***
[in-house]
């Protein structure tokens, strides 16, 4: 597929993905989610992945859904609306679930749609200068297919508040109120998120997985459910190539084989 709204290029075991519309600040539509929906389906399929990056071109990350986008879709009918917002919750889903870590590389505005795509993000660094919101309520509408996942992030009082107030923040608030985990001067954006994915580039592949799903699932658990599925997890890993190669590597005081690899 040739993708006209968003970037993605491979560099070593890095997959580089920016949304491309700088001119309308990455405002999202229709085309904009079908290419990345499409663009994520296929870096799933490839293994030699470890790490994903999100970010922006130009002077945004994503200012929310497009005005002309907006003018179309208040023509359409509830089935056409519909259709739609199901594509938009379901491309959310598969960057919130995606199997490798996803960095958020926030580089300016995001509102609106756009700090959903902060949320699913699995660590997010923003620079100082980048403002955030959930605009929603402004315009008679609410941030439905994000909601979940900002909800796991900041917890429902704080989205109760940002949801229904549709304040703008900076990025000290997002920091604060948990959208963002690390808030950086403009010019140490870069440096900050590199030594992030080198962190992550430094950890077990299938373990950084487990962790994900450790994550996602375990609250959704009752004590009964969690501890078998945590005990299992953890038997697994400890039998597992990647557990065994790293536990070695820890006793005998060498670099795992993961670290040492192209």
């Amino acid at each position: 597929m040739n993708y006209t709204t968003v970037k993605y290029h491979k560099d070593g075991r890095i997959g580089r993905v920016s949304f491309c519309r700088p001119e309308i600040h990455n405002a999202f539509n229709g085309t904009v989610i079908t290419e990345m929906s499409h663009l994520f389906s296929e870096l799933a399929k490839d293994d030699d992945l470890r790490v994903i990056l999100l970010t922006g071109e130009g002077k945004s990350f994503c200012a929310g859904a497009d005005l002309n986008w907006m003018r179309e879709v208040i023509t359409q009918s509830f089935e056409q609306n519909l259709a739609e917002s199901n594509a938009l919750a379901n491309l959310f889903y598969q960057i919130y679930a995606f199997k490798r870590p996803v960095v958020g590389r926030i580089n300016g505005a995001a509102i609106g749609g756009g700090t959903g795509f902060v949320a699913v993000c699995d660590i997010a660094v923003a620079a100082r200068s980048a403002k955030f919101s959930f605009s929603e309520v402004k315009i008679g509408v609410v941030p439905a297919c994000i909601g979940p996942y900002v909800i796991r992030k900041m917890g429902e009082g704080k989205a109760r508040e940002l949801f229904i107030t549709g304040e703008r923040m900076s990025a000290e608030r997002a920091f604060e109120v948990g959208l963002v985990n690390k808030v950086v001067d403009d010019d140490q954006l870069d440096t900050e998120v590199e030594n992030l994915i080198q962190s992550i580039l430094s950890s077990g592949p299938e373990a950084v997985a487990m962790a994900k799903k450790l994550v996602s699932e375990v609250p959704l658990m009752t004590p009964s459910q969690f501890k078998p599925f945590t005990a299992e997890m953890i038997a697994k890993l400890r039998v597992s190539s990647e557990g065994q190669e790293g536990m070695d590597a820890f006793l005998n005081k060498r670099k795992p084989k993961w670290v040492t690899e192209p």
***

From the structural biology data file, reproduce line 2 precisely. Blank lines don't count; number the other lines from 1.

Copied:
């Protein structure tokens, strides 16, 4: 597929993905989610992945859904609306679930749609200068297919508040109120998120997985459910190539084989 709204290029075991519309600040539509929906389906399929990056071109990350986008879709009918917002919750889903870590590389505005795509993000660094919101309520509408996942992030009082107030923040608030985990001067954006994915580039592949799903699932658990599925997890890993190669590597005081690899 040739993708006209968003970037993605491979560099070593890095997959580089920016949304491309700088001119309308990455405002999202229709085309904009079908290419990345499409663009994520296929870096799933490839293994030699470890790490994903999100970010922006130009002077945004994503200012929310497009005005002309907006003018179309208040023509359409509830089935056409519909259709739609199901594509938009379901491309959310598969960057919130995606199997490798996803960095958020926030580089300016995001509102609106756009700090959903902060949320699913699995660590997010923003620079100082980048403002955030959930605009929603402004315009008679609410941030439905994000909601979940900002909800796991900041917890429902704080989205109760940002949801229904549709304040703008900076990025000290997002920091604060948990959208963002690390808030950086403009010019140490870069440096900050590199030594992030080198962190992550430094950890077990299938373990950084487990962790994900450790994550996602375990609250959704009752004590009964969690501890078998945590005990299992953890038997697994400890039998597992990647557990065994790293536990070695820890006793005998060498670099795992993961670290040492192209």